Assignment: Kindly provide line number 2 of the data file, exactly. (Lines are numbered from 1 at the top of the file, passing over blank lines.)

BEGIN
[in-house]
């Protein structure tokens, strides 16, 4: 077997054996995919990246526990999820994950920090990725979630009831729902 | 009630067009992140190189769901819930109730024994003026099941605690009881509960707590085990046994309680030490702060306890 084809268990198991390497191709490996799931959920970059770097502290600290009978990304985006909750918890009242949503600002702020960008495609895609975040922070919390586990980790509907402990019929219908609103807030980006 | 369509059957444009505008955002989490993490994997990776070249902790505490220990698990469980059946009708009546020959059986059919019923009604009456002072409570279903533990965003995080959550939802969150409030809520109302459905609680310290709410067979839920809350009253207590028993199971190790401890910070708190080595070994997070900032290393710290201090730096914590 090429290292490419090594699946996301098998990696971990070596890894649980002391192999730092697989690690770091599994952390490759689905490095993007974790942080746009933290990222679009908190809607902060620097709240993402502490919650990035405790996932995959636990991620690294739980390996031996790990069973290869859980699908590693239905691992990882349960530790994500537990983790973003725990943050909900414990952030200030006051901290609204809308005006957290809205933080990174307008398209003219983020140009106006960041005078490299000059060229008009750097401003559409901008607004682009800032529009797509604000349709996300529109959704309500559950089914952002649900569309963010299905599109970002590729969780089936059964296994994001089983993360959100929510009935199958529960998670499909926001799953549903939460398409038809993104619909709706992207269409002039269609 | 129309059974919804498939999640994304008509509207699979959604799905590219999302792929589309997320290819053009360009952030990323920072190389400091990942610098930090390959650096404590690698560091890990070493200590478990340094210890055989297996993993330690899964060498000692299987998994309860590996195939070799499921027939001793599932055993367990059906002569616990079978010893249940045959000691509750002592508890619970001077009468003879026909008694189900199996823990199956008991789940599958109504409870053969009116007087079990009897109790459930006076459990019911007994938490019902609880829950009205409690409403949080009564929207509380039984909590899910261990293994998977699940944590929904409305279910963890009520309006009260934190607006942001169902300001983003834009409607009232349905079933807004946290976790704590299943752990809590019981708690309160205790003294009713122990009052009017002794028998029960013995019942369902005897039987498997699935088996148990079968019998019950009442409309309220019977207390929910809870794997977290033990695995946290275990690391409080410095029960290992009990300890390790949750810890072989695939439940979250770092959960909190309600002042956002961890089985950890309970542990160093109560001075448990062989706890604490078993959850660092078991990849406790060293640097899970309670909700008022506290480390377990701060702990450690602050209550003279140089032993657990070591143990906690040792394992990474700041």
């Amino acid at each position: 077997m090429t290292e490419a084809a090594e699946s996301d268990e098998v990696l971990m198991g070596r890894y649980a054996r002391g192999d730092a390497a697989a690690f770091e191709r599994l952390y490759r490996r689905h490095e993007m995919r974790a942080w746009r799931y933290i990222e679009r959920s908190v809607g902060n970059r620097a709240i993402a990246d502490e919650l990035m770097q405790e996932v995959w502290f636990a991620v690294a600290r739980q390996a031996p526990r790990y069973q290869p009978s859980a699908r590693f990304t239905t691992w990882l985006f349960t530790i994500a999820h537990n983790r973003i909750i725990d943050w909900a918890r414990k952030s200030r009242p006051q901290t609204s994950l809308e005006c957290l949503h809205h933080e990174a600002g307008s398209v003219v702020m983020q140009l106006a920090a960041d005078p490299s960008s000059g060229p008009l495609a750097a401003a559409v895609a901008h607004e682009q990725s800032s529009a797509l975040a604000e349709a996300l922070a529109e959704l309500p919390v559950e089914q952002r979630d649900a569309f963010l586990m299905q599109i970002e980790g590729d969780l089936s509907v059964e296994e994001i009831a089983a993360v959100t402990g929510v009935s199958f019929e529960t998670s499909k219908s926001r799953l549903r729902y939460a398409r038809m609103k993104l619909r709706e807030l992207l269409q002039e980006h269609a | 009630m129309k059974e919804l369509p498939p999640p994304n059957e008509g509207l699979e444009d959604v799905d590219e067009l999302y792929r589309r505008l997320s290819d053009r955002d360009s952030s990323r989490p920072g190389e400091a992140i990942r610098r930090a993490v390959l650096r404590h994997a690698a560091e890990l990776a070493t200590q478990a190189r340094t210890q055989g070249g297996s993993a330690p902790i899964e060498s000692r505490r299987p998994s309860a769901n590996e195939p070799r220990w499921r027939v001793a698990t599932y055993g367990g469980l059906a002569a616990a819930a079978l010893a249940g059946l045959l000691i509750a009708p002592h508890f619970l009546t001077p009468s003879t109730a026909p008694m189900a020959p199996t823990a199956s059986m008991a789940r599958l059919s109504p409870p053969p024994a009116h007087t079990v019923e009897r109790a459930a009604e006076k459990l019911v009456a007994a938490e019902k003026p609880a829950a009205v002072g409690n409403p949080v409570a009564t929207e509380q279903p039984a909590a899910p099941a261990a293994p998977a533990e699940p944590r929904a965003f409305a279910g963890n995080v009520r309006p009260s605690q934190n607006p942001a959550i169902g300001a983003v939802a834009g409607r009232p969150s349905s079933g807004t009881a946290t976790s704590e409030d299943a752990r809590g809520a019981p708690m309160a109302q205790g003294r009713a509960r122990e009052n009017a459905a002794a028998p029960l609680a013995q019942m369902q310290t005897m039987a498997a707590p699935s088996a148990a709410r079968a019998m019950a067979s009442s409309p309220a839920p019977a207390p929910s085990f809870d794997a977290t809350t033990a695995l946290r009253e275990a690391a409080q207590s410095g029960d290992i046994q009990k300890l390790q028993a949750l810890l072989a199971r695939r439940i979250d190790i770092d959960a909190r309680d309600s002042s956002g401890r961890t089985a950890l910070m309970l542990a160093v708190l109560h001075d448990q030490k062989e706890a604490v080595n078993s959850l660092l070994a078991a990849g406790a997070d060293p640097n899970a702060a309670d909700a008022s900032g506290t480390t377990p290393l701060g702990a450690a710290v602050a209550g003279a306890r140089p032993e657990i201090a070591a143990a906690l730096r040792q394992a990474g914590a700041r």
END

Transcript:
């Protein structure tokens, strides 16, 4: 077997054996995919990246526990999820994950920090990725979630009831729902 | 009630067009992140190189769901819930109730024994003026099941605690009881509960707590085990046994309680030490702060306890 084809268990198991390497191709490996799931959920970059770097502290600290009978990304985006909750918890009242949503600002702020960008495609895609975040922070919390586990980790509907402990019929219908609103807030980006 | 369509059957444009505008955002989490993490994997990776070249902790505490220990698990469980059946009708009546020959059986059919019923009604009456002072409570279903533990965003995080959550939802969150409030809520109302459905609680310290709410067979839920809350009253207590028993199971190790401890910070708190080595070994997070900032290393710290201090730096914590 090429290292490419090594699946996301098998990696971990070596890894649980002391192999730092697989690690770091599994952390490759689905490095993007974790942080746009933290990222679009908190809607902060620097709240993402502490919650990035405790996932995959636990991620690294739980390996031996790990069973290869859980699908590693239905691992990882349960530790994500537990983790973003725990943050909900414990952030200030006051901290609204809308005006957290809205933080990174307008398209003219983020140009106006960041005078490299000059060229008009750097401003559409901008607004682009800032529009797509604000349709996300529109959704309500559950089914952002649900569309963010299905599109970002590729969780089936059964296994994001089983993360959100929510009935199958529960998670499909926001799953549903939460398409038809993104619909709706992207269409002039269609 | 129309059974919804498939999640994304008509509207699979959604799905590219999302792929589309997320290819053009360009952030990323920072190389400091990942610098930090390959650096404590690698560091890990070493200590478990340094210890055989297996993993330690899964060498000692299987998994309860590996195939070799499921027939001793599932055993367990059906002569616990079978010893249940045959000691509750002592508890619970001077009468003879026909008694189900199996823990199956008991789940599958109504409870053969009116007087079990009897109790459930006076459990019911007994938490019902609880829950009205409690409403949080009564929207509380039984909590899910261990293994998977699940944590929904409305279910963890009520309006009260934190607006942001169902300001983003834009409607009232349905079933807004946290976790704590299943752990809590019981708690309160205790003294009713122990009052009017002794028998029960013995019942369902005897039987498997699935088996148990079968019998019950009442409309309220019977207390929910809870794997977290033990695995946290275990690391409080410095029960290992009990300890390790949750810890072989695939439940979250770092959960909190309600002042956002961890089985950890309970542990160093109560001075448990062989706890604490078993959850660092078991990849406790060293640097899970309670909700008022506290480390377990701060702990450690602050209550003279140089032993657990070591143990906690040792394992990474700041």